Last week, Bahrain’s Information Affairs Authority wrote to Index, to address our criticisms of media censorship in Bahrain. Let’s go through their clarifications:
Bahrain continues to work closely with the media and to provide them with greater accessibility to cover events in country. This is reflected through the extensive on-ground coverage during the release of the Bahrain Independent Commission of Inquiry (“BICI”) report from internationally renowned media outlets including BBC, CNN, Al-Jazeera English and Arabic, Al-Arabiya, and many others in November, which was at the same time that the Index of Censorship (IoC) team was in Bahrain.
It is true that the Bahraini government allowed the international media and rights organisations into the country during the week of the BICI report. But coverage during that week does not necessarily indicate “extensive on-ground coverage”. The country initially allowed journalists to enter the country following the release of the BICI report, including the New York Times’s Nicholas Kristof, who has been openly critical of Bahrain in the past. However, the transparency promised to the international rights community seemed to only be available for a limited period of time, as employees from three international rights organisations were barred from entering the country this month.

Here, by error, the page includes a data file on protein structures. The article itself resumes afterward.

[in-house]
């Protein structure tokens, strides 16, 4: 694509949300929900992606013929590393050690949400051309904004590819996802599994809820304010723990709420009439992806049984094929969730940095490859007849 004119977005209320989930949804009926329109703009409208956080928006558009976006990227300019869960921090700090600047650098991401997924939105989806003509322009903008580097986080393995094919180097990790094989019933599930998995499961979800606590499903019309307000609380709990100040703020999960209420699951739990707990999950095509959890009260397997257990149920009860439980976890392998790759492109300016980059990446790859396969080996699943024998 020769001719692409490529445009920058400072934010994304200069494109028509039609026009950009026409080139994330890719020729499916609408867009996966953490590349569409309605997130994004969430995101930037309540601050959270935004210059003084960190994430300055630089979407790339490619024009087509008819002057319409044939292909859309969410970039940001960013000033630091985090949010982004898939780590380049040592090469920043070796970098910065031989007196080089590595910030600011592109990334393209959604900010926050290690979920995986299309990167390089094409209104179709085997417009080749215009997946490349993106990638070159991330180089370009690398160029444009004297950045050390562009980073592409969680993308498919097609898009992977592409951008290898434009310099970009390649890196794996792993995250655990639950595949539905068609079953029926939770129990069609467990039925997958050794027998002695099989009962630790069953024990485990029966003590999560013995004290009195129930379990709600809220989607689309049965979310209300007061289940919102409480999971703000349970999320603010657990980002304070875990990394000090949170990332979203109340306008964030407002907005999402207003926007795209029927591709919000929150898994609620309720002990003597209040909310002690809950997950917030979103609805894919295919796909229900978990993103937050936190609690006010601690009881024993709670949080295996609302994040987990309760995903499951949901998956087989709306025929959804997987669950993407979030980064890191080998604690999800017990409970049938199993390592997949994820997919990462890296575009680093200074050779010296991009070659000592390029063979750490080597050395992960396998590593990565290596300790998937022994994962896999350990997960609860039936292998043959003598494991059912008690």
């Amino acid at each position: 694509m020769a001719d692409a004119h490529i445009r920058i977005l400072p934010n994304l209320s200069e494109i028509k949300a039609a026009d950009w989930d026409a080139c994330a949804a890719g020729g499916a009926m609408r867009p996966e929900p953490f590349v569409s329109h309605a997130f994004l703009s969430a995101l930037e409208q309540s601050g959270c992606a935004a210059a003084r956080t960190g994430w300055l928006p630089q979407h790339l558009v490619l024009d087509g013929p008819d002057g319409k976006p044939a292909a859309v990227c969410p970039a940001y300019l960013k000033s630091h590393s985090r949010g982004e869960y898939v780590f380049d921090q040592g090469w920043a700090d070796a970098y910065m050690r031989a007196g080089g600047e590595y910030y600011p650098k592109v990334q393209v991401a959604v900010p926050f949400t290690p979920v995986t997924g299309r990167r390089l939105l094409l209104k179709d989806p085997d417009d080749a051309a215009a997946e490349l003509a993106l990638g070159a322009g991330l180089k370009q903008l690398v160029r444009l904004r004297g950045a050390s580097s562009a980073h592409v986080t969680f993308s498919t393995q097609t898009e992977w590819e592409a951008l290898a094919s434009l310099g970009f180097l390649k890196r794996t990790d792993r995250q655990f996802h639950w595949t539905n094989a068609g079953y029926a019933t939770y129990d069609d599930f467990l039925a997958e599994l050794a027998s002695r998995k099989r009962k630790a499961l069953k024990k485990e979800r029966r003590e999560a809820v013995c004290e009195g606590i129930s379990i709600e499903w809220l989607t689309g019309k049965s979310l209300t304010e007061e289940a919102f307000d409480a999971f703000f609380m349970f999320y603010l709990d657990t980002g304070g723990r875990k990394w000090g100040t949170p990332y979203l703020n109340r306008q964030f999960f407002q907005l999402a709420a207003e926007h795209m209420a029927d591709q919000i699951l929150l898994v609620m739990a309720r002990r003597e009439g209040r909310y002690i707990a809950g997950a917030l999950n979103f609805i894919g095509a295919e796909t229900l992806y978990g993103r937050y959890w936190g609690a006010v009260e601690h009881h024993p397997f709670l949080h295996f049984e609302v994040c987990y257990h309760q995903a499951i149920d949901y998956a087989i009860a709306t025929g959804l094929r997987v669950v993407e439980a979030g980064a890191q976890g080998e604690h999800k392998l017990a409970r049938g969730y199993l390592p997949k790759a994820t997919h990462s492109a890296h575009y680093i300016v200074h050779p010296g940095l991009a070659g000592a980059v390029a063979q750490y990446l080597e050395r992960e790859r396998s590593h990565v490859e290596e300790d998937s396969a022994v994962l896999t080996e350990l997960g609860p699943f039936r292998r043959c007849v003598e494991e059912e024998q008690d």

The Information Affairs Authority further demonstrated its commitment to “extensive on-ground coverage” by allowing 700 international journalists to attend the Bahrain International Air Show. Indeed, journalists from publications like Business Intelligence Middle East and Trade Arabia covered the show, which took place from 19-21 January. The air show was Bahrain’s first major international event since the start of unrest in February and March of last year, and protesters attempted to disrupt the show, designed to bring back investors to Bahrain — but the backdrop of social unrest was most likely no competition for journalists commissioned to write about the parade of planes, rather than police brutality on the ground.
The letter then goes on to inform us that Bahrain has been implementing the recommendations of the BICI report “publicly and transparently,” and that the implementation can be tracked online. My views on starting a committee to look into implementing the recommendations of a committee can be found here.
The letter ends by looking at Bahrain’s commitment to media openness. The BICI report made the following recommendation related to the media:
1724 (a) – To consider relaxing censorship and allowing the opposition greater access to television broadcasts, radio broadcasts and print media. The continuing failure to provide opposition groups with an adequate voice in the national media risks further polarising the political and ethnic divide.
The Information Affairs Authority then boasts that they have brought in media consultancy IMCA to improve Bahrain’s media based on the BICI’s recommendations, and bring it “up to international standards.” Sounds great — but like many of the plans for change, information on actual plans for implementation are sparse.
Full text of the letter: